If girls “run the world”, why is gender equality so hard to achieve? It has been 100 years since women gained voting rights in the US and many European countries, 70 years since the Universal Declaration of Human Rights and China’s state policy of gender equality, 50 years since the transnational Women’s Liberation movement, and 25 years since the UN Beijing Declaration. Yet, as a group, women and girls lag behind men and boys in almost every metric of social and economic power globally – and systematic data about gender non-binary people are scarcely available. This course is designed to empower students as change agents in the fight for global gender equality through a three-part toolkit: conceptual foundations; structural analyses; and repertoires of action, policies, and praxis. Our goal is to gain confidence and fluency in key terms, concepts, and debates in feminism and gender issues to facilitate dynamic learning and collaborative action. We will then learn to analyze, map, and interrogate gendered power structures locally and globally, seeking to understand how gender works in concert with other inequalities from women’s homes to the halls of power. How might we explain: why some countries and contexts are further along than others in achieving gender equality; why patriarchal backlash is so persistent; and whether capitalism is compatible with feminism? Finally, this future-oriented course turns toward feminist practices, policies, and actions that have been implemented and enacted from the individual to the national level. We will examine different strategies for achieving equality – their promises and pitfalls – seeking out opportunities for innovation and future transformation.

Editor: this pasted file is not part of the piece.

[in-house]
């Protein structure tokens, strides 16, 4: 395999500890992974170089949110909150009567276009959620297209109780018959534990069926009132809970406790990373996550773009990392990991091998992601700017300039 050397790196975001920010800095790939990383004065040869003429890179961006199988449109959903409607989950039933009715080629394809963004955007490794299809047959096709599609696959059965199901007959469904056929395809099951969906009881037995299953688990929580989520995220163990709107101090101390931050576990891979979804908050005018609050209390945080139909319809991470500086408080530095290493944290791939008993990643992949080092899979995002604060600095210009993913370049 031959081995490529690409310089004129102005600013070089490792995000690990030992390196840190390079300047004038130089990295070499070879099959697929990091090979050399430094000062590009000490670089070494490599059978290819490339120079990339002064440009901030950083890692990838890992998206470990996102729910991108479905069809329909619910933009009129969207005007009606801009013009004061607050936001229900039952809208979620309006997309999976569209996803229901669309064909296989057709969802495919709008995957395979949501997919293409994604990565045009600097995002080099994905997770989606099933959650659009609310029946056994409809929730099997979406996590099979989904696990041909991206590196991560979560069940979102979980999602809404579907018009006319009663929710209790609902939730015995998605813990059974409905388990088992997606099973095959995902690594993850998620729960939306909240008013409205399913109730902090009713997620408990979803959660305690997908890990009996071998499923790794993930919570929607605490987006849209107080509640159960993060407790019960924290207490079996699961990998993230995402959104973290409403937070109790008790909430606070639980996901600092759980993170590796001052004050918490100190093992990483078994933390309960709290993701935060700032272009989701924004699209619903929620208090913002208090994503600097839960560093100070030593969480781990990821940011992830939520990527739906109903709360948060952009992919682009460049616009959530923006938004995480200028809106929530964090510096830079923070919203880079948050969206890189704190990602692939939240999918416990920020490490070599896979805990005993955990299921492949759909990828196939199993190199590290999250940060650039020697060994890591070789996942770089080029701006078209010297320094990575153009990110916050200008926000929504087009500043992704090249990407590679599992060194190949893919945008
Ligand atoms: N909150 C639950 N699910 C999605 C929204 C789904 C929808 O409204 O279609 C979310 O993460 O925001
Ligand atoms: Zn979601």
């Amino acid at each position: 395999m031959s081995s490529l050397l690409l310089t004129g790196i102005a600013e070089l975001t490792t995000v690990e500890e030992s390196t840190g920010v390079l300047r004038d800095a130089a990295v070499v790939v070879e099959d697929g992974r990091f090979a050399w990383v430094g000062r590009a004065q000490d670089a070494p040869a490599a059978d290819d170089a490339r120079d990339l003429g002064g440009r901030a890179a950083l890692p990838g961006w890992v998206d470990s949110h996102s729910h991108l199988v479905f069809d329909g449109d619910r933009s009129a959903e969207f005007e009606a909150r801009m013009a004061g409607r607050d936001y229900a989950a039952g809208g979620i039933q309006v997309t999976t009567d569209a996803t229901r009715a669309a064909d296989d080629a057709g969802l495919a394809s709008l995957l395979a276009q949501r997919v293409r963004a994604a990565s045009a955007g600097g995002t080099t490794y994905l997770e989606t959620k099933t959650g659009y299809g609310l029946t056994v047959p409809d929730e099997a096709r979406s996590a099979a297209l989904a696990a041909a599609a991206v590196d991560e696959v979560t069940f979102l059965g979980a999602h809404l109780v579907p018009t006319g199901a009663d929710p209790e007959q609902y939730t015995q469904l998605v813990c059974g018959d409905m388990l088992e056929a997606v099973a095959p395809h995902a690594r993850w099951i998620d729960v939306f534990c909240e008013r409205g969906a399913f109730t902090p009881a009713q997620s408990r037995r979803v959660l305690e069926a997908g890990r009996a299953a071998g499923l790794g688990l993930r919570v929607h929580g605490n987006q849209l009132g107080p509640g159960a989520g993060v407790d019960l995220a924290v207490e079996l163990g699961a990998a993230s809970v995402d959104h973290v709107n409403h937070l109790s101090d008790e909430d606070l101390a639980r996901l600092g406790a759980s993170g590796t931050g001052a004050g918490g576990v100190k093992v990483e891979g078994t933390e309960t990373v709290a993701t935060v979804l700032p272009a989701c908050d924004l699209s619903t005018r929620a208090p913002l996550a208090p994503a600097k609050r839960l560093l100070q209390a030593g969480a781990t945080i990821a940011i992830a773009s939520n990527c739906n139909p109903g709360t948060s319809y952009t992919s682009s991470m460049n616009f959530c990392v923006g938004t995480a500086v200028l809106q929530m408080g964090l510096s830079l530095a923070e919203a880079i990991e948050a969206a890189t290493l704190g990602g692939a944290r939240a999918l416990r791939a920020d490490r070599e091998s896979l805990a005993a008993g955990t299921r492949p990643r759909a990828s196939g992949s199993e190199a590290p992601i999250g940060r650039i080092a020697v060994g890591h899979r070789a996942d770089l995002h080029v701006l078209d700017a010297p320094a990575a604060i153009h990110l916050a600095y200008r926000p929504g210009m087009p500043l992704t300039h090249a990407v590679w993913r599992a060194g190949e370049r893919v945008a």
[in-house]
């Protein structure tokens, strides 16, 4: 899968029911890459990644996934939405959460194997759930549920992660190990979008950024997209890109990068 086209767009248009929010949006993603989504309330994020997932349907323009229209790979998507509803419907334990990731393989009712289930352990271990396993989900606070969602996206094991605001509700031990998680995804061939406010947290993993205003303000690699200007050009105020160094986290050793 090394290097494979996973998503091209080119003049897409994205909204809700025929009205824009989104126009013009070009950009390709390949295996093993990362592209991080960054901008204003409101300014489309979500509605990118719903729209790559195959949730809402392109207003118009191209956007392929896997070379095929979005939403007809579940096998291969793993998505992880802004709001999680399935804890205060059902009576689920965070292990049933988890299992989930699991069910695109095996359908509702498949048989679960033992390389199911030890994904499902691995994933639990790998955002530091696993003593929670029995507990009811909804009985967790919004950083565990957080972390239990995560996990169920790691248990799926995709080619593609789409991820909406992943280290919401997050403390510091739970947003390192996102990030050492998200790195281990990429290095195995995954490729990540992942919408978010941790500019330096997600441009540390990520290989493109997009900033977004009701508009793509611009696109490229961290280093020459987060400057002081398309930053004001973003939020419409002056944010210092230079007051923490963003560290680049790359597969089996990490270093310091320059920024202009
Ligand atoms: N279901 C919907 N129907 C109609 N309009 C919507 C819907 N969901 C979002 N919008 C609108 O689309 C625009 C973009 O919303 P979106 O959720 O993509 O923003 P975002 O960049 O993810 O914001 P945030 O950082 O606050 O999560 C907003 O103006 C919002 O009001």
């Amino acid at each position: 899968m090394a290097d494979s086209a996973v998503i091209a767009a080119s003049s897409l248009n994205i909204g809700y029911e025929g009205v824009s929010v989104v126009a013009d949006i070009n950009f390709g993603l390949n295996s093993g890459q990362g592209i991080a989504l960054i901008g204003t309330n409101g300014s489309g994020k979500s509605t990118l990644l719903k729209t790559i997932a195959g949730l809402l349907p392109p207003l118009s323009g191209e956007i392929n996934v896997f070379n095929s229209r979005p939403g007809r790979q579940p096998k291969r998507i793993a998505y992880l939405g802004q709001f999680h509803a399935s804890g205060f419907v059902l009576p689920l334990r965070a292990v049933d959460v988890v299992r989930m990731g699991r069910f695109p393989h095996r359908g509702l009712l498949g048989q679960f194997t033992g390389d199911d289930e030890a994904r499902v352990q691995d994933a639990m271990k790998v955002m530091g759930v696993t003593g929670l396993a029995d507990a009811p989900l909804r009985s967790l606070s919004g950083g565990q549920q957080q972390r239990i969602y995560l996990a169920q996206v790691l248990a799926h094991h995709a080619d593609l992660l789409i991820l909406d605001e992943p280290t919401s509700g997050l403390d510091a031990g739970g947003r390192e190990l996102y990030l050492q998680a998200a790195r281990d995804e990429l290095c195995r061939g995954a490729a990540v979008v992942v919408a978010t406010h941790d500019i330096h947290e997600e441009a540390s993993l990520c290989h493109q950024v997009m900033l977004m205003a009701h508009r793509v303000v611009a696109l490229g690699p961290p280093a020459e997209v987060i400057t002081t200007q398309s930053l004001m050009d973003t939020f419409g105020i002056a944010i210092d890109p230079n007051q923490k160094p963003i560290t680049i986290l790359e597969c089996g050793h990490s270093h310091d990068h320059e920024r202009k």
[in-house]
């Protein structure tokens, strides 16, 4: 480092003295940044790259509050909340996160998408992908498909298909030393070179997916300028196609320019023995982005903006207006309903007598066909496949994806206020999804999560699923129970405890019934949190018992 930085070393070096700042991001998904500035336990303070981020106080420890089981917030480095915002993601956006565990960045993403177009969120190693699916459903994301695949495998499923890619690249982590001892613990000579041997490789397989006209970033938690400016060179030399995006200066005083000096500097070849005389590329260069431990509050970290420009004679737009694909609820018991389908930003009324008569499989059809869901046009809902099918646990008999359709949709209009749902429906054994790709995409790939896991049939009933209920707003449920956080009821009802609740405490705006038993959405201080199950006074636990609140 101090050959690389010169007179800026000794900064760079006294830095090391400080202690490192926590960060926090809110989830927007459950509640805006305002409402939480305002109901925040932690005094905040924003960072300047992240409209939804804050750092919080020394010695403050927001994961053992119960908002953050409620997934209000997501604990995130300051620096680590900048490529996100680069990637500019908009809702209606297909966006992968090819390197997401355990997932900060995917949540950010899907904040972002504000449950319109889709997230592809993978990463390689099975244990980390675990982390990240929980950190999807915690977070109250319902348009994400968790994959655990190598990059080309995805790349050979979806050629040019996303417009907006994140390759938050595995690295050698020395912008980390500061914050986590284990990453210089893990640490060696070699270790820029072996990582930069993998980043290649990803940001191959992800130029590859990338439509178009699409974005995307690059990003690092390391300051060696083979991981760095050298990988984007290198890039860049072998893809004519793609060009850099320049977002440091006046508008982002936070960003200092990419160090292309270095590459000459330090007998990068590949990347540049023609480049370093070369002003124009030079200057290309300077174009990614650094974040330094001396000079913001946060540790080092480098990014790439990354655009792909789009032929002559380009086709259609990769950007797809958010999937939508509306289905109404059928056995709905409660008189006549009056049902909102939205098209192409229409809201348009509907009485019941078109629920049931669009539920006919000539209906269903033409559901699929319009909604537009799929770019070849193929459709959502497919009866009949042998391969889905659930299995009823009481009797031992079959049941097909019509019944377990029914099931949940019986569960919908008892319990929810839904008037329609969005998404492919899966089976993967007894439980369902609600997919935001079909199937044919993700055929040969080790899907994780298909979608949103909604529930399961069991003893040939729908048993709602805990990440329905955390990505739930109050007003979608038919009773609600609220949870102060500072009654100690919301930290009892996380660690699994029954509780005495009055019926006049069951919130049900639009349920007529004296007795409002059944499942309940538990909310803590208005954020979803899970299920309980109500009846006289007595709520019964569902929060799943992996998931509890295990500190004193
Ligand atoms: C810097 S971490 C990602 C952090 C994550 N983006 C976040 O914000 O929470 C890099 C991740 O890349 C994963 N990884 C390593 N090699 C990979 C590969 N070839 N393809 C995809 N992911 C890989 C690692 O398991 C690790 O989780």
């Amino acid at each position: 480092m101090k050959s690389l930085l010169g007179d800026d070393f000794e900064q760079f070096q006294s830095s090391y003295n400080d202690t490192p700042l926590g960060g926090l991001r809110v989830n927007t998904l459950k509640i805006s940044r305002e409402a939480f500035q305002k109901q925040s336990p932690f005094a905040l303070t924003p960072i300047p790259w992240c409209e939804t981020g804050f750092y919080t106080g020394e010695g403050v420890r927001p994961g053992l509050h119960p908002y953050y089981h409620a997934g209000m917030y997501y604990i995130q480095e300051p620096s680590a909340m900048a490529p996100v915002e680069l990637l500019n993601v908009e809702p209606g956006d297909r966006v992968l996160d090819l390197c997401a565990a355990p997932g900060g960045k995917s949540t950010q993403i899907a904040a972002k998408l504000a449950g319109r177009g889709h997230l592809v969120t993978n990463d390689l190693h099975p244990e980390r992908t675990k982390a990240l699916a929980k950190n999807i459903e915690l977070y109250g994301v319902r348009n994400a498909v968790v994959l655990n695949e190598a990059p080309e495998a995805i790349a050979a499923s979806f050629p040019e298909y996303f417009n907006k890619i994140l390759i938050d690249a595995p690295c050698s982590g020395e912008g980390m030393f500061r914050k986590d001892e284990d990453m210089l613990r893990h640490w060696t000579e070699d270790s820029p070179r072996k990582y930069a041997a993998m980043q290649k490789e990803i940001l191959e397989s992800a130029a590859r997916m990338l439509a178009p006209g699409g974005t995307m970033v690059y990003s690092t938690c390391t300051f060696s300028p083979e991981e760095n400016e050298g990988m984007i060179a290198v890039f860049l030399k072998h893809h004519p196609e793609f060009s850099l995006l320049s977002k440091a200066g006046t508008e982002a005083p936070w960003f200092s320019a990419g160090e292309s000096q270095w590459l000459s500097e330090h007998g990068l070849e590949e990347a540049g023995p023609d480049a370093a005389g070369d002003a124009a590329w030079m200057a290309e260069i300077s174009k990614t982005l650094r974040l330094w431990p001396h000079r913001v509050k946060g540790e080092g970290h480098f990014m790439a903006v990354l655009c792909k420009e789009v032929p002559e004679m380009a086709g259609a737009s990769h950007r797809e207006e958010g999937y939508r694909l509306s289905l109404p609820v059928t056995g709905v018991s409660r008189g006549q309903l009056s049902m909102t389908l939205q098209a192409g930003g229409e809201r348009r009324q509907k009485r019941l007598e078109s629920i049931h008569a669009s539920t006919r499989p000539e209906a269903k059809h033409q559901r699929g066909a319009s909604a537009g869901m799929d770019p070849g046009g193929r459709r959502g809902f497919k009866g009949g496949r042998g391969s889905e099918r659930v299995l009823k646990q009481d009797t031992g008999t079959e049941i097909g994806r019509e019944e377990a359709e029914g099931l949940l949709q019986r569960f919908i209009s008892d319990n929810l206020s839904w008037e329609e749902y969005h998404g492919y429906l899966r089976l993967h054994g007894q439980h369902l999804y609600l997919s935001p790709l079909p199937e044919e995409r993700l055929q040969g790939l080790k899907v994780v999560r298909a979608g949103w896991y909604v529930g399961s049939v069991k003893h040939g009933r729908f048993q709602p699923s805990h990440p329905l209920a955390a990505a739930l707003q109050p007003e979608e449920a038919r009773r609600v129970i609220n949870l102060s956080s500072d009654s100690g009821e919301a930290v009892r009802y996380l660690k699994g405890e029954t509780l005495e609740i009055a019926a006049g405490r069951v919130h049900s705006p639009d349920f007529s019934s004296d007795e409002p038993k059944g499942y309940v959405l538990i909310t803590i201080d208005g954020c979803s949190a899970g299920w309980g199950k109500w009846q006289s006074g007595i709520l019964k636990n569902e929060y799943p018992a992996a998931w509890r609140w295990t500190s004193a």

Faculty: Zoe Marks
Faculty: Zoe Marks
Semester: Full Spring Term
Time: Mon, Wed, 12:00 - 1:15 p.m. ET